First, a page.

An afternoon with Marina Lewycka

An afternoon with Marina Lewycka

An afternoon with Marina Lewycka

‘It had always been my dream to be a writer, and obviously having your dream come true is fantastic. But there is something a bit terrible about it as well, because once your dream has come true, what else is there? It was your dream and it becomes your job, and then it’s not a dream any more.’ — Marina Lewycka

Guildford Book Festival is now a major event on the literary and book scene. It caters for all tastes, which means there is of little of interest to me or it clashes, but I can usually find one or two events to attend. One such event was Marina Lewycka at the Electric Theatre on the banks of the River Wey in Guildford.

Marina Lewycka is the author of three books: her debut novel A Short History of Tractors in Ukrainian, Two Caravans and her recently published We Are All Made of Glue. A Short History of Tractors in Ukrainian would make a brilliant and witty short story, but there is insufficient material for a novel. Two Caravans is brilliant and does for illegal immigration and the food industry what Charles Dickens did for child labour and the Victorian underclass and more recently Paulo Coelho has done with The Winner Stands Alone for the cult of celebrity and the fashion and film industry.

Last year I recommended that Guildford Book Festival invited Marina Lewycka, therefore the least I could do was turn up. This I did, with a pile of books for signing.

The event took place in the Electric Theatre in Guildford. My eye was caught by books on the tables. At first I thought, aha BookCrossing my leaving books has been followed up, well almost. Guildford Book Festival had left books lying around for people to take away, read and pass on. A nice gesture I thought, and I suggested they took this one step further and registered the books on BookCrossing. I picked up a couple I liked the look of with the promise I would register and pass on.

Guildford Book Festival had also arranged a nice display of books for sale. I was pleased that the books were at a discount. This I am used to when I go to events with an author. It is an extra incentive, buy a book and get it signed by the author.

Last year I was appalled that the books were not at a discount, an opportunity missed I thought. But that was down to Waterstone’s. This year, Guildford Book Festival are the booksellers. Later I was to walk past the two large Waterstone’s bookstores in town. No mention of the book festival, no window display. As an insider confided to me: ‘it’s embarrassing.’

Marina Lewycka talked about her recently published third novel, We Are All Made of Glue. A dotty old woman whose house is collapsing, greedy estate agents trying to muscle in, flashbacks to the founding of the state of Israel and the occupation of Palestine.

Marina Lewycka read a moving account of Israel soldiers emptying a Palestinian village, atrocities and terror, to ensure everyone fled to neighbouring Arab countries. Based as she said on a real incident. I talked to her about this afterwards. I was impressed when she said she had been to occupied Palestine to research her book. If through a novel, it can lead more people to know the truth of Israeli occupation it can only be for the betterment of the occupied. I suggested she read The Fateful Triangle by Noam Chomsky and the relevant chapter in Freedom Next Time by John Pilger. Maybe when the paperback edition of We Are All Made of Glue comes out next March she adds these in a bibliography.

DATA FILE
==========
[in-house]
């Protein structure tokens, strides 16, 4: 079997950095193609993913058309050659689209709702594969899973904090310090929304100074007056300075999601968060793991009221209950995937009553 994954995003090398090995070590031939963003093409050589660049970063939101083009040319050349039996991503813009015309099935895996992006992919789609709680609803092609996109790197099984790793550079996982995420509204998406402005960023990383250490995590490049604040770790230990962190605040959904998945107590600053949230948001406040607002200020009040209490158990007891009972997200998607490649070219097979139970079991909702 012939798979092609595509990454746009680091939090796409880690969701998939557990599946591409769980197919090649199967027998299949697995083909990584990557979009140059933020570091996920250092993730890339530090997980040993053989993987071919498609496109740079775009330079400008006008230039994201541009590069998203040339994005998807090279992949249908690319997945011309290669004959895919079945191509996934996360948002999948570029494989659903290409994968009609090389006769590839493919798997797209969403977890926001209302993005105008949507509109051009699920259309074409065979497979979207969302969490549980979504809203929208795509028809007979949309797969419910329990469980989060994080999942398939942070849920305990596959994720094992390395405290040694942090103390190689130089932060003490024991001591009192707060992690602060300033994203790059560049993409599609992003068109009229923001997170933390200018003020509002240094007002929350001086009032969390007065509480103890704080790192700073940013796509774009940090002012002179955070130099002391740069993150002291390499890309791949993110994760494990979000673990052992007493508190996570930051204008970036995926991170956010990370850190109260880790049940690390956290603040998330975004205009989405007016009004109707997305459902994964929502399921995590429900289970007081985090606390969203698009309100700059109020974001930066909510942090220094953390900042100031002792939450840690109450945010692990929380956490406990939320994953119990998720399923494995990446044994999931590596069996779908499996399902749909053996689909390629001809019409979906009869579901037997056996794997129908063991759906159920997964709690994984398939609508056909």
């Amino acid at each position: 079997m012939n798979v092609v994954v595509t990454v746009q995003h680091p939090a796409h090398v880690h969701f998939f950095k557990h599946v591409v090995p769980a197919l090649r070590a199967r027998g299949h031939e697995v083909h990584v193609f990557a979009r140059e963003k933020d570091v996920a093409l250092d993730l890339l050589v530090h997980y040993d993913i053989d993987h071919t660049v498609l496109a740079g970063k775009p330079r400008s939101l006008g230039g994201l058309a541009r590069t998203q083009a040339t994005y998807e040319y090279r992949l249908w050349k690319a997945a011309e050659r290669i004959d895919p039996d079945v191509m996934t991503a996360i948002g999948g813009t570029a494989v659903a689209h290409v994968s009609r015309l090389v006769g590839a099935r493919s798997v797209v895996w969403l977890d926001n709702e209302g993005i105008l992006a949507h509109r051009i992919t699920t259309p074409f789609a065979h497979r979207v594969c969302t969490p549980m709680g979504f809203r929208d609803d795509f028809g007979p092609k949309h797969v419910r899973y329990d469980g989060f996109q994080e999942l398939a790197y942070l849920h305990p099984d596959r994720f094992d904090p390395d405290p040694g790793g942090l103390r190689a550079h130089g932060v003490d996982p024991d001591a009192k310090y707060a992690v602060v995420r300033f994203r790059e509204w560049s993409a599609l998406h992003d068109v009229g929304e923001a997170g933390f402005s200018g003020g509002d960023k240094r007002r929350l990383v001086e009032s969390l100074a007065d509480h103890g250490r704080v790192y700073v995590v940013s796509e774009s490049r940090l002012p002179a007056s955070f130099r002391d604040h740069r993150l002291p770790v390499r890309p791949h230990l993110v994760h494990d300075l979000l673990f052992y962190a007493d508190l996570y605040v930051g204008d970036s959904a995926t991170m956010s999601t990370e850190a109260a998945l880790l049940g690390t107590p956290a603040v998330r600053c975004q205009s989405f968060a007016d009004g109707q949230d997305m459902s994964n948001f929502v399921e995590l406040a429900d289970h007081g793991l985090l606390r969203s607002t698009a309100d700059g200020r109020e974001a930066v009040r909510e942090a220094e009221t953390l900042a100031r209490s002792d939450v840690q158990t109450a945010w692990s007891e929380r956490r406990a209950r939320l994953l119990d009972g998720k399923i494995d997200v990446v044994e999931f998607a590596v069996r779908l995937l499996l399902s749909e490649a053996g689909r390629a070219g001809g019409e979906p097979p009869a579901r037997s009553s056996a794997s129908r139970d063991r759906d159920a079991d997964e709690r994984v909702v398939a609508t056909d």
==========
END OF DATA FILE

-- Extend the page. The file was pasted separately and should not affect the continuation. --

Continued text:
Where do novels come from? Marina Lewycka was asked this indirectly. She said the characters write themselves, they have a life of their own and tell their own story. I have heard much the same from other writers. In her case, drawn from real life. This can have a downside, as she found with A Short History of Tractors in Ukrainian. She drew heavily upon her own family, only expecting the book to be circulated within the family and a small readership beyond. Little did she expect to have a best seller on her hands. The quirky old lady in We Are All Made of Glue is based upon an old lady who lived opposite. A Short History of Tractors in Ukrainian has not gone down too well in Ukraine!

In researching A Short History of Tractors in Ukrainian Marina Lewycka had posted a note on the net. To her great surprise she learnt she had family in Ukraine. Her own mother and father had left Ukraine for England in the aftermath of the Second World War.

A brief mention was made of her fourth book, but no details.

Later, whilst signing books, I asked her about creative writing courses. She had done Masters Degree in Creative Writing and it was through the course she had met her agent. The advice of Brazilian writer Paulo Coelho is that you do not need these courses, that you do as he did, knock on doors until you find a publisher, as that was what he did with The Alchemist, which twenty years after first publication has recently celebrated two years in the New York Times best seller list. Marina Lewycka disagreed. She said without the contacts you get through a creative writing course it is these days impossible to get published.

Marina Lewycka demonstrates, and to this list could be added Alexander McCall Smith and Paulo Coelho, you do not need a massive marketing budget or be an empty headed celebrity with nothing worthwhile to say to sell books. If your writing is good enough, you will spread by word of mouth. Paulo Coelho has taken this one step further with Pirate Coelho, he puts copies of his books on-line for readers to download for free!

Wish list for next year: Paulo Coelho, Orhan Pamuk, Arundhati Roy, Carlos Ruiz Zaf√≥n, Pascal Mercier, Alyson Hallet, William Brodrick, John Pilger, Noam Chomsky, Steve Galloway, Mark Slouka …

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